Lorman, Miss. (November 20, 2013) - As an initiative of the Alcorn State University Office of Educational Equity and Inclusion, the MADE (Males Achieving Dreams through Empowerment) Men program has launched a series of initiatives to benefit young people in local communities and enhance the positive image of young men.
During the month of October, program members have been actively training in group facilitation and life skills to develop dynamic educational presentations that can impact young men who are experiencing challenges and need access to successful male role models. At the beginning of November, MADE Men brought these sessions to work with young males in the Adolescent Opportunity Program in Port Gibson, Mississippi, and at Douglass High School in Memphis, Tennessee.
“The response was incredible,” said Dr. Derek Greenfield, director of Educational Equity and Inclusion. “It is clear that these young men truly want to connect and make positive changes in their lives.”
Nicholas Payne, a sophomore electromechanical engineering/mass communications major from Racine, Wisconsin, shared, “Talking to the young men was an inspirational experience for me. I felt that I had a chance to really lead them in the right direction. Listening to their stories also motivated me to keep going further to fulfill my dreams and be a positive example.”
The intent is to bring these presentations to underresourced communities across the state of Mississippi and throughout the region, particularly in locations with active Alcorn alumni chapters. Adrienne J. Allen, president of the Alcorn State University National Alumni Association Memphis Chapter, who helped organize the high school students to participate, said, “The MADE Men were amazing, and we are so proud of them – two of the young men in attendance verbally committed to Alcorn solely as a result of the presentation!”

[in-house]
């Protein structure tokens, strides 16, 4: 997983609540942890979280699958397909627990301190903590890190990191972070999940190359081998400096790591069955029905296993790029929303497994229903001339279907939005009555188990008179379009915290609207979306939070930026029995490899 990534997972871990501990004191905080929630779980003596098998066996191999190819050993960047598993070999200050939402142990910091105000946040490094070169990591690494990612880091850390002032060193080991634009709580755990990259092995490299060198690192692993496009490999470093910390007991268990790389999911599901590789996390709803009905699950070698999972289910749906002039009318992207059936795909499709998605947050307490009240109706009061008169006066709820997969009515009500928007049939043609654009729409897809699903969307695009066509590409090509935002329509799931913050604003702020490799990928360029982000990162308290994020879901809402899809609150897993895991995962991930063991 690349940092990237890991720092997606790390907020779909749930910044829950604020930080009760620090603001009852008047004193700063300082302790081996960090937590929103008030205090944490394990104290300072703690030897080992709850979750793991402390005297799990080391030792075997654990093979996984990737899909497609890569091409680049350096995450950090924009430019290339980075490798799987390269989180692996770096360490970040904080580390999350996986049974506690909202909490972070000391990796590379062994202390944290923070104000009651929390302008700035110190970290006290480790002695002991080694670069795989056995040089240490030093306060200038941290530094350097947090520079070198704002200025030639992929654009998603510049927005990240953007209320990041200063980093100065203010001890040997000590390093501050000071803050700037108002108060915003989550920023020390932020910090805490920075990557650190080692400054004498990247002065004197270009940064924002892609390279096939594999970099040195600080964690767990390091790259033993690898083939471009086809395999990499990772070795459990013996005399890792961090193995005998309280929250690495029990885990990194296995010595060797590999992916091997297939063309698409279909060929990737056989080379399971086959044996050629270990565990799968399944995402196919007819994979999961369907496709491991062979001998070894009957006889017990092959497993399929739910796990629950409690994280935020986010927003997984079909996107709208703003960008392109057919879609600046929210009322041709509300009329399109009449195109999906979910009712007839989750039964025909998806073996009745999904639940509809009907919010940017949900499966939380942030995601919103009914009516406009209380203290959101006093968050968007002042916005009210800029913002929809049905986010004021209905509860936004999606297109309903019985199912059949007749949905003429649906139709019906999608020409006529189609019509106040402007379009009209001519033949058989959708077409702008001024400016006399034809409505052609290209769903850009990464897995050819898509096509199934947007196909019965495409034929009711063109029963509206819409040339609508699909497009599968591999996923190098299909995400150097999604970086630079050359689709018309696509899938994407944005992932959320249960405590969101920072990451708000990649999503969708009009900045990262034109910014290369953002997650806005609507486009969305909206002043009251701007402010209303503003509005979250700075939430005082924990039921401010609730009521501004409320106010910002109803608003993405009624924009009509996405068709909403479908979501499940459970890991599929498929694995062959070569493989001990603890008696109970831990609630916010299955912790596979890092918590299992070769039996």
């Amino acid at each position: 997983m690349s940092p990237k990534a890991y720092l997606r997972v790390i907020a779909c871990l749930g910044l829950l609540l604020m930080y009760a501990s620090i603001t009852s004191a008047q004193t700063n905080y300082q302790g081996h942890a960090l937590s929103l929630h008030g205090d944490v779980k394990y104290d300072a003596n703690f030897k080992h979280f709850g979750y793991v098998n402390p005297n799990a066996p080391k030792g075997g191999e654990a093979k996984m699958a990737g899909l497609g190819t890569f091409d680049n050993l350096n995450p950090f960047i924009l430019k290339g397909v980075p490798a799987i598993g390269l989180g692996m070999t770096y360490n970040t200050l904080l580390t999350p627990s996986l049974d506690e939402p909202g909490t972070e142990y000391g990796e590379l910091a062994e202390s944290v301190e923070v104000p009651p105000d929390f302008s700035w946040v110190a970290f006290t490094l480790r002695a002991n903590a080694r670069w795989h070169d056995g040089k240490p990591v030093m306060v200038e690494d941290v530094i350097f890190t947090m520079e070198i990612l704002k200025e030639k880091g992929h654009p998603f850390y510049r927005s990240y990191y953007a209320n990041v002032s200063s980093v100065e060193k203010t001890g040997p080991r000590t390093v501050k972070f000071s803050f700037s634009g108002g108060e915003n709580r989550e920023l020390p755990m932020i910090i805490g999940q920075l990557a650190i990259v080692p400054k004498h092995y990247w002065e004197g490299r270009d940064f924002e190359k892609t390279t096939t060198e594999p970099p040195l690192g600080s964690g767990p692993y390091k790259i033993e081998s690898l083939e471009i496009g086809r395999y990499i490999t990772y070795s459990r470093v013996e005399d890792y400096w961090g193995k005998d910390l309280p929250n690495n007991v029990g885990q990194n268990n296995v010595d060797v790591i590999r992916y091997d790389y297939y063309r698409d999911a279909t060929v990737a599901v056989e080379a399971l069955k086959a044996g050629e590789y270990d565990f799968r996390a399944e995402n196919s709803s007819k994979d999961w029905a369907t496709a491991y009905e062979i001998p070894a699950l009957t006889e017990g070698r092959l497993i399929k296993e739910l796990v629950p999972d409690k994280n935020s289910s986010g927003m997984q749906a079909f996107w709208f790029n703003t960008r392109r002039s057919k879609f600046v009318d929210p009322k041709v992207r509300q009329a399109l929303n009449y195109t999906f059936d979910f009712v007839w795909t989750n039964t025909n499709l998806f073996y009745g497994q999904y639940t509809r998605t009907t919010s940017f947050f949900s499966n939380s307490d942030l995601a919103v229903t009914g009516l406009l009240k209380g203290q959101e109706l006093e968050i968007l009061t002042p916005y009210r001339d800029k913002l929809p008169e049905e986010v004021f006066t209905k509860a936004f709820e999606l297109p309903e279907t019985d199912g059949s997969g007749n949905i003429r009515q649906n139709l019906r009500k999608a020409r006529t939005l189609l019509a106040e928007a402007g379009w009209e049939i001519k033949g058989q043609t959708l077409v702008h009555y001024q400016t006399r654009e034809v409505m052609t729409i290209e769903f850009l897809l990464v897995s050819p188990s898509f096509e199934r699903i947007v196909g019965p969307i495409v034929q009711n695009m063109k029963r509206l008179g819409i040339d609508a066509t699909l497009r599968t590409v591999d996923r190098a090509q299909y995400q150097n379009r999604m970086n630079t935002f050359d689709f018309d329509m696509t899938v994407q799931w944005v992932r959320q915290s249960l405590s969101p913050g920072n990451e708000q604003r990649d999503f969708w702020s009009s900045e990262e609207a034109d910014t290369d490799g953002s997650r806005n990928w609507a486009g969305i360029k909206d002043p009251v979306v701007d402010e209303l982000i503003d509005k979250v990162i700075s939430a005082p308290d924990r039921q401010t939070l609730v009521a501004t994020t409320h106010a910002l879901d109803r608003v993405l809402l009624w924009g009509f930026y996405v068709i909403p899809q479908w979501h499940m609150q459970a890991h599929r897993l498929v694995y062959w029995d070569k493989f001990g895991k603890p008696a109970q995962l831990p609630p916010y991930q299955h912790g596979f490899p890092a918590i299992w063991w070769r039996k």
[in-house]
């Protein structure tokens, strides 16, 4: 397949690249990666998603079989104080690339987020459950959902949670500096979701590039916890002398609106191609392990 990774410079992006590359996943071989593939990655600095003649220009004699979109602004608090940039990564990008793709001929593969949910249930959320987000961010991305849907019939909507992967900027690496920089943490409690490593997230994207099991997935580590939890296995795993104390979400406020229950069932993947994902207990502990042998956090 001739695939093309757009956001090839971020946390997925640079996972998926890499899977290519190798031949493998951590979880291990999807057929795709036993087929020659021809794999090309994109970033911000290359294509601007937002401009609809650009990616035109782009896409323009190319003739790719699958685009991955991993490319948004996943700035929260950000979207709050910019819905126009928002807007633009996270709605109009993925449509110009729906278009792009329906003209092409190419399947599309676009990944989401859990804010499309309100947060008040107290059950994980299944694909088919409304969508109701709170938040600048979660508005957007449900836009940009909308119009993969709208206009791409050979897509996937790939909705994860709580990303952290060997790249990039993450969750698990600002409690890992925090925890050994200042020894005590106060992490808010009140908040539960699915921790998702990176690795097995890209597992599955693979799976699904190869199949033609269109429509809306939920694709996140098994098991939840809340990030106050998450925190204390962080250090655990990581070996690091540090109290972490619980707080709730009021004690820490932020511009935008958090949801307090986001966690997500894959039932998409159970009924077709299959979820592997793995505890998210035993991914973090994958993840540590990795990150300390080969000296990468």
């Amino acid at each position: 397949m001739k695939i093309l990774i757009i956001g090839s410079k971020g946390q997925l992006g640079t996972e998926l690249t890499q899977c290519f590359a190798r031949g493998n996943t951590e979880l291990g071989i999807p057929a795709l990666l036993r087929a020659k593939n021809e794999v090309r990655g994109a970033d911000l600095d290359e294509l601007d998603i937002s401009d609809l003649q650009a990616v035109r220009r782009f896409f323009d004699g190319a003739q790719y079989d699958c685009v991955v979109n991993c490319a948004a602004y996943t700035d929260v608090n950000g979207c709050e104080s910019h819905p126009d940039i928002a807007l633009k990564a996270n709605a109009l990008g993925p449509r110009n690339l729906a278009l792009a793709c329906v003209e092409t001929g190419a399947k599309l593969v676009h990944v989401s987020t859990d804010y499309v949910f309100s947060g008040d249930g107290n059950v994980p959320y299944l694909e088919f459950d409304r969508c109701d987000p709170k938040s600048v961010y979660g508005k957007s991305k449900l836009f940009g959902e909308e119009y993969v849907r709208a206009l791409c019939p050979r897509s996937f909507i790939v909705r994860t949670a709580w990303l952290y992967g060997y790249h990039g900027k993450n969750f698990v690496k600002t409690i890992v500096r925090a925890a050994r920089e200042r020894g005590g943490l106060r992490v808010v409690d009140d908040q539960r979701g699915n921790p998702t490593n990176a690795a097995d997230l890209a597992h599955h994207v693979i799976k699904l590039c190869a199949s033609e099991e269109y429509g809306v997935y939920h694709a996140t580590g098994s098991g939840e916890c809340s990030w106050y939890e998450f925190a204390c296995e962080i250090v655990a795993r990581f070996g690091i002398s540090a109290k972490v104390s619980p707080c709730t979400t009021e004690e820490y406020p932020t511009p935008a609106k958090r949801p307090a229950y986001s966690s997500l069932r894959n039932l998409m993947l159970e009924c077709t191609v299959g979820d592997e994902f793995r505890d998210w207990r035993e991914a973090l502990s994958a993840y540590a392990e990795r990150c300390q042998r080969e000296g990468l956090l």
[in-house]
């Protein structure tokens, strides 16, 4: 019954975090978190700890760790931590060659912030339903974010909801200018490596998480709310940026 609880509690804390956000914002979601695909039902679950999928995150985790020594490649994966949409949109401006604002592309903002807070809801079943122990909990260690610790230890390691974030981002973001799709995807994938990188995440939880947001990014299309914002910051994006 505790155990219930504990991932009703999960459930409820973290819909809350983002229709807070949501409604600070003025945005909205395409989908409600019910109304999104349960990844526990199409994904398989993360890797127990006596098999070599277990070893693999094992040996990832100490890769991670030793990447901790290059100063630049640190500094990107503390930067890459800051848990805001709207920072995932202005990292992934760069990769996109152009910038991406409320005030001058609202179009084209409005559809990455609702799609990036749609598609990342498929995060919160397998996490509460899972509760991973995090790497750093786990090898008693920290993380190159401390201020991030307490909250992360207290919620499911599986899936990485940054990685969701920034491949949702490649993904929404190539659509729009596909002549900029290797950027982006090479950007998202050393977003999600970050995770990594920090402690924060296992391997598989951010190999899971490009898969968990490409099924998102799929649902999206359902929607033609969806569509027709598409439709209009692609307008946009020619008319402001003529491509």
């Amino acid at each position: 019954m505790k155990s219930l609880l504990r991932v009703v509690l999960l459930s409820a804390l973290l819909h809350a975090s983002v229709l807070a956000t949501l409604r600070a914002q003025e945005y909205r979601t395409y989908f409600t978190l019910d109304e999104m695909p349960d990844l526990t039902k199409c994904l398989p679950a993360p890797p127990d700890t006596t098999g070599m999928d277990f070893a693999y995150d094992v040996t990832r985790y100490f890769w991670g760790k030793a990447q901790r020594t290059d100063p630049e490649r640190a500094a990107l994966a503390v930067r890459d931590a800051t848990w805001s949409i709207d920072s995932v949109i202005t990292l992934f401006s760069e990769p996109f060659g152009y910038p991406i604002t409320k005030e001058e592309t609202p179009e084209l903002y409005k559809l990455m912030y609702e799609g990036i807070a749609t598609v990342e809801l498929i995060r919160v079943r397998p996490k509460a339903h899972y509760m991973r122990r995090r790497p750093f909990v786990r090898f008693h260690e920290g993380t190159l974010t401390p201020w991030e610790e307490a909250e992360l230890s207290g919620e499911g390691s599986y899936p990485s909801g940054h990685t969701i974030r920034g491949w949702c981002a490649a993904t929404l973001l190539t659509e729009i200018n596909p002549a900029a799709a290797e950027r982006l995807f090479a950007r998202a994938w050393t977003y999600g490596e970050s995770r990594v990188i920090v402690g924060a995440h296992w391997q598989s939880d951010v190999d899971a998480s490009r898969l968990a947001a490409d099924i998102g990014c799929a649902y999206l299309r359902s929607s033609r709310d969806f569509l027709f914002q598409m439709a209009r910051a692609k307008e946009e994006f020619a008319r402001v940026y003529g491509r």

Also, during that week, 18 of the MADE Men traveled to A. W. Watson Elementary School in Port Gibson, Mississippi, to begin the Real Men Read initiative. Visiting every K-2 classroom, members engaged the children by reading stories and sharing their positive words of encouragement.
“Considering the complete absence of male teachers in those classrooms and quite possibly the lack of positive male figures in many of the students’ lives, having educated and well-dressed college students read to them is unbelievably important. Both the children and the MADE Men didn’t want to leave,” said Dr. Greenfield.
Chris Brown, a senior computer engineering major from Cleveland, Ohio, stated, “It was a great experience, and I loved being a part of it. It opened my eyes to the actual needs of kids in the community and how important it is for us as Alcorn students to be involved in making a difference.” Real Men Read will continue to grow in numbers and impact, with the goal of weekly visits to schools across the area.
For more information about MADE Men, contact Dr. Greenfield at 601.443.7167 or email@example.com .
Alcorn State University is a premier comprehensive land-grant university that develops diverse students into globally competitive leaders, and applies scientific research through collaborative partnerships that benefit the surrounding communities, state, nation, and world.